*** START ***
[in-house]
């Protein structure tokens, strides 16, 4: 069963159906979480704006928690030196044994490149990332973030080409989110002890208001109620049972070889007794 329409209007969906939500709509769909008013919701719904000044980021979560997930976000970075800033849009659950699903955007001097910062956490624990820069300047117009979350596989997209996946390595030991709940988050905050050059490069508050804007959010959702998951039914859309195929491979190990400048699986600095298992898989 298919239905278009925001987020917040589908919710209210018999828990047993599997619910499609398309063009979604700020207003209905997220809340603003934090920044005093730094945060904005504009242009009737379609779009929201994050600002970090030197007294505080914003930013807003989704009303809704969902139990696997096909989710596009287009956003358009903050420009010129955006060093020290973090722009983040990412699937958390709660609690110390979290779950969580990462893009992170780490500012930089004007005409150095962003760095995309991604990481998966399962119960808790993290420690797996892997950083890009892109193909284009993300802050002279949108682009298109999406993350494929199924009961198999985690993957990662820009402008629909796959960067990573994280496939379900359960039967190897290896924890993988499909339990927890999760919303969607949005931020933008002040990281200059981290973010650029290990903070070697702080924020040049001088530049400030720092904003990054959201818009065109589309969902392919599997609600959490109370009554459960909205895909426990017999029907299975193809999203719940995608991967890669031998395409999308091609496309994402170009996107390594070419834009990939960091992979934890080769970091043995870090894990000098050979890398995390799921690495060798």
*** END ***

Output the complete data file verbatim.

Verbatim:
[in-house]
């Protein structure tokens, strides 16, 4: 069963159906979480704006928690030196044994490149990332973030080409989110002890208001109620049972070889007794 329409209007969906939500709509769909008013919701719904000044980021979560997930976000970075800033849009659950699903955007001097910062956490624990820069300047117009979350596989997209996946390595030991709940988050905050050059490069508050804007959010959702998951039914859309195929491979190990400048699986600095298992898989 298919239905278009925001987020917040589908919710209210018999828990047993599997619910499609398309063009979604700020207003209905997220809340603003934090920044005093730094945060904005504009242009009737379609779009929201994050600002970090030197007294505080914003930013807003989704009303809704969902139990696997096909989710596009287009956003358009903050420009010129955006060093020290973090722009983040990412699937958390709660609690110390979290779950969580990462893009992170780490500012930089004007005409150095962003760095995309991604990481998966399962119960808790993290420690797996892997950083890009892109193909284009993300802050002279949108682009298109999406993350494929199924009961198999985690993957990662820009402008629909796959960067990573994280496939379900359960039967190897290896924890993988499909339990927890999760919303969607949005931020933008002040990281200059981290973010650029290990903070070697702080924020040049001088530049400030720092904003990054959201818009065109589309969902392919599997609600959490109370009554459960909205895909426990017999029907299975193809999203719940995608991967890669031998395409999308091609496309994402170009996107390594070419834009990939960091992979934890080769970091043995870090894990000098050979890398995390799921690495060798």